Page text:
Fabrication of Microfluidic Devices Utilizing Stereolithographic 3D Printing | AIChE

Fabrication of Microfluidic Devices Utilizing Stereolithographic 3D Printing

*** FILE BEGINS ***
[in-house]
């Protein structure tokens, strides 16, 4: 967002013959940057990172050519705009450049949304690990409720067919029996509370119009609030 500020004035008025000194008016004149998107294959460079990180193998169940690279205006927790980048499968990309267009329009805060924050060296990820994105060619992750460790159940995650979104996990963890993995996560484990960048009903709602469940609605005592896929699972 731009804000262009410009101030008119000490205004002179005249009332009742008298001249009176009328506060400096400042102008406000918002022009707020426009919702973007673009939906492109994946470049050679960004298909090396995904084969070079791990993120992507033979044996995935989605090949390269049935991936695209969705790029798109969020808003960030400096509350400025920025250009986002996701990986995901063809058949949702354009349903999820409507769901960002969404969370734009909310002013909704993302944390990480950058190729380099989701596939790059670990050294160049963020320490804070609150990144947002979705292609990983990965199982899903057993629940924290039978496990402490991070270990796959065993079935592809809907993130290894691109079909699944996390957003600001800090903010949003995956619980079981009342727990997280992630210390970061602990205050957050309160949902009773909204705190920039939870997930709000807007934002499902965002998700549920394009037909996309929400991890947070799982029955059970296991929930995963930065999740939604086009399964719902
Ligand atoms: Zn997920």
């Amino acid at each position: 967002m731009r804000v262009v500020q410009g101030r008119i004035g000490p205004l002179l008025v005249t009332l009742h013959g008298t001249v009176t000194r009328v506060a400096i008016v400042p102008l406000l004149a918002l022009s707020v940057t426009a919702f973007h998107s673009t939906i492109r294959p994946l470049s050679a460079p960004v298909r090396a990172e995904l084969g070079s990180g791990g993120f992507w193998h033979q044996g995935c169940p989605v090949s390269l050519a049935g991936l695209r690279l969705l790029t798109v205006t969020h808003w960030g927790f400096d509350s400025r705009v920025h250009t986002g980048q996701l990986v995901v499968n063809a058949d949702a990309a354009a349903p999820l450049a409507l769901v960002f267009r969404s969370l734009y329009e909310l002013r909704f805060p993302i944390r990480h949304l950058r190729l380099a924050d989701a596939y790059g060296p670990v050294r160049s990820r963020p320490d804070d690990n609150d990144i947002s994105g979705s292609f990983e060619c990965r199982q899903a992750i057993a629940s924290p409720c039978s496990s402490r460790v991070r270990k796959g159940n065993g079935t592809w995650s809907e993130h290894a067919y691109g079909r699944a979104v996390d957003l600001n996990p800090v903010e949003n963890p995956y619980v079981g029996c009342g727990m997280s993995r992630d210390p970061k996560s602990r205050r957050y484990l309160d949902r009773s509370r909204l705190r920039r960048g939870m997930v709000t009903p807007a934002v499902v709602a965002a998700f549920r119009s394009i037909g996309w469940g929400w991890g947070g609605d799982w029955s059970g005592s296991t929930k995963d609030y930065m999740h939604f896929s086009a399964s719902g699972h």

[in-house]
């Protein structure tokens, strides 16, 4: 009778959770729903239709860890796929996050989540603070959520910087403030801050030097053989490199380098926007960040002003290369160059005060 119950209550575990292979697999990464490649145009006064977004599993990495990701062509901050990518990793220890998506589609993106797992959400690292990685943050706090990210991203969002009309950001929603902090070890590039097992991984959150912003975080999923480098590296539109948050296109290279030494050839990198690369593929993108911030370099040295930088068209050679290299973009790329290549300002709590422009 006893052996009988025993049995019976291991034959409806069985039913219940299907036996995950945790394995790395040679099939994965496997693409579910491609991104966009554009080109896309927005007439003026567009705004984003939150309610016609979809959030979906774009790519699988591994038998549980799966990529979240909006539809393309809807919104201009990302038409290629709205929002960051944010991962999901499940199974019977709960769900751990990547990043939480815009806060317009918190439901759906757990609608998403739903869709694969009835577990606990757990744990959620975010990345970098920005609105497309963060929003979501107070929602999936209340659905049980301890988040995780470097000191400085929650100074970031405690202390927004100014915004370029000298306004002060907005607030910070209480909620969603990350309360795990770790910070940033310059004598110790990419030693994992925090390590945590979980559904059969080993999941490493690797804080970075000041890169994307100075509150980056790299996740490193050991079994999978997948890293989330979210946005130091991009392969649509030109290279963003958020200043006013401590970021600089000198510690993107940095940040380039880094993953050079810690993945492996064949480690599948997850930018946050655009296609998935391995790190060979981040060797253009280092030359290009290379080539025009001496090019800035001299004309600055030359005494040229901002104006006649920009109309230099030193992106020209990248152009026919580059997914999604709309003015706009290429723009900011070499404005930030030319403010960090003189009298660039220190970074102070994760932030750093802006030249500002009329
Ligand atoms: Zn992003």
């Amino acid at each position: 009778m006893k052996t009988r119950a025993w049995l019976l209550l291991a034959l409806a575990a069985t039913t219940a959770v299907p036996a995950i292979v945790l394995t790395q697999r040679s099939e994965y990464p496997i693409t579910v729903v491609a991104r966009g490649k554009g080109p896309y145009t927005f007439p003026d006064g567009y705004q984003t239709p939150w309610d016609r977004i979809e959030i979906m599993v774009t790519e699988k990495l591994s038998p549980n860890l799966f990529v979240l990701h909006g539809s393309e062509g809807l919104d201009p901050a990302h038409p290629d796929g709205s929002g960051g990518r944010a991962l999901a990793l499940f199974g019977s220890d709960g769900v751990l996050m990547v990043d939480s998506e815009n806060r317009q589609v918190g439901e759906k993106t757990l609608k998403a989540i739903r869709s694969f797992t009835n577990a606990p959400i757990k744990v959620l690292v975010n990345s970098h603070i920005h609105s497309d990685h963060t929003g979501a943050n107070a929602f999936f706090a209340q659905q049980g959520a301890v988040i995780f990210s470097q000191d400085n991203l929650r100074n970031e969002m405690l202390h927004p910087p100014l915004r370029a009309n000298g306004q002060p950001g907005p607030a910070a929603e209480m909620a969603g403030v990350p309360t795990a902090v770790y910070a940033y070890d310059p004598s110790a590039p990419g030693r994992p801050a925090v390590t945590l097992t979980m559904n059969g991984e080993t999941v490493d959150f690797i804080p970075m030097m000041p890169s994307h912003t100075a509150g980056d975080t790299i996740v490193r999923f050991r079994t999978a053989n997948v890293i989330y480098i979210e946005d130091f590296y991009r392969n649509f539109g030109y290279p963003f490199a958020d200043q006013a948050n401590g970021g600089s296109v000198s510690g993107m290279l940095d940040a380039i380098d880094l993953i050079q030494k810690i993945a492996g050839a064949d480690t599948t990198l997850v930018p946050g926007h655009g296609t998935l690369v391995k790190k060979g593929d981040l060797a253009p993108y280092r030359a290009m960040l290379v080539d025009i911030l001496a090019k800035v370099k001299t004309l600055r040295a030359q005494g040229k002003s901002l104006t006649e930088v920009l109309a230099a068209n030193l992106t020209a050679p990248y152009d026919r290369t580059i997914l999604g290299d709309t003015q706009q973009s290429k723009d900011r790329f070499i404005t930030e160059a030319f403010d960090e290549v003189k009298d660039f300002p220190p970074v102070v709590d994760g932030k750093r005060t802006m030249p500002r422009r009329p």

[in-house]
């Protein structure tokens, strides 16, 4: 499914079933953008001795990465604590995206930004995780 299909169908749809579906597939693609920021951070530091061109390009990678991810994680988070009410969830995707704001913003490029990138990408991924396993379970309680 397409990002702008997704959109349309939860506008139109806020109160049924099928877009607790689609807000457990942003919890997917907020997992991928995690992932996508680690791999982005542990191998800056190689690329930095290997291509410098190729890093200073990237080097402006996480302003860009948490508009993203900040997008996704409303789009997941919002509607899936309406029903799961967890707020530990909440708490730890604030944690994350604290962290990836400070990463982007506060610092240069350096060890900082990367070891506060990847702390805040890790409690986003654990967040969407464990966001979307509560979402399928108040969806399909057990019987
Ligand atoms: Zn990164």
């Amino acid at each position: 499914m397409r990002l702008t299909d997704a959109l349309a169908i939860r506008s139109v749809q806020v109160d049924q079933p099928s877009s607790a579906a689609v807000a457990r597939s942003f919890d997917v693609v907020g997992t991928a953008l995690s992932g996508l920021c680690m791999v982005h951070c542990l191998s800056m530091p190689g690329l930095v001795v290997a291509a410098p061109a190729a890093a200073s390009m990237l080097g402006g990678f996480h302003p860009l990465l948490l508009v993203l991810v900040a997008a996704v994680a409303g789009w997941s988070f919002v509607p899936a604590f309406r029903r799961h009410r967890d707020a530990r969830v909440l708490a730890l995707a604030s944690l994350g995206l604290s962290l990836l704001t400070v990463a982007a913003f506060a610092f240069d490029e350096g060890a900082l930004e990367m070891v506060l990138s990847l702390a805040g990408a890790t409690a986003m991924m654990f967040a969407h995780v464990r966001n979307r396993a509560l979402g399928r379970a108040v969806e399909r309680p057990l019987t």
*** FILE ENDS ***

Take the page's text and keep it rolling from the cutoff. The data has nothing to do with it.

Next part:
While microfluidic devices provide various advantages in scaled biomedical applications, the device fabrication process requires extensive labor and skill, as well as access to appropriate clean room facilities. Recent studies have been conducted in the use of 3D printing applications as a replacement for the more tedious photolithography and soft lithography in the fabrication of these devices, accelerating and streamlining the design process. In this experiment, an Autodesk Ember stereolithographic 3D printer is used to generate molds for the fabrication of PDMS microfluidic channels. To assure accuracy of the final molds, several resolution models of various dimensions and geometries were printed using variable and non-variable exposure settings; these devices were then characterized using a DektakXT profilometer, an epifluorescence microscope, and ImageJ image processing software. From this analysis, it was determined that the height and width of the printed features was different than expected dimensions; the percent of deviation from the expected value also appeared to vary based on the magnitude of the height and width. A design of experiment was conducted and analyzed using Minitab to test for a correlation between the height and the width of the printed features. This resolution data was then compiled and used to generate calibration curves for the desired feature height and width; several prints of channels of various dimensions were then printed to test the effectiveness of the calibration curves. As a final proof of concept, two additional prints, one using the drafted calibration curves and one without, of an initial microfluidic junction design were also tested. In future studies, additional resolution models will be analyzed to improve upon the accuracy of the dimensional calibrations curves, and various microfluidic devices will be fabricated and compared to existing devices created using traditional photolithographic methods.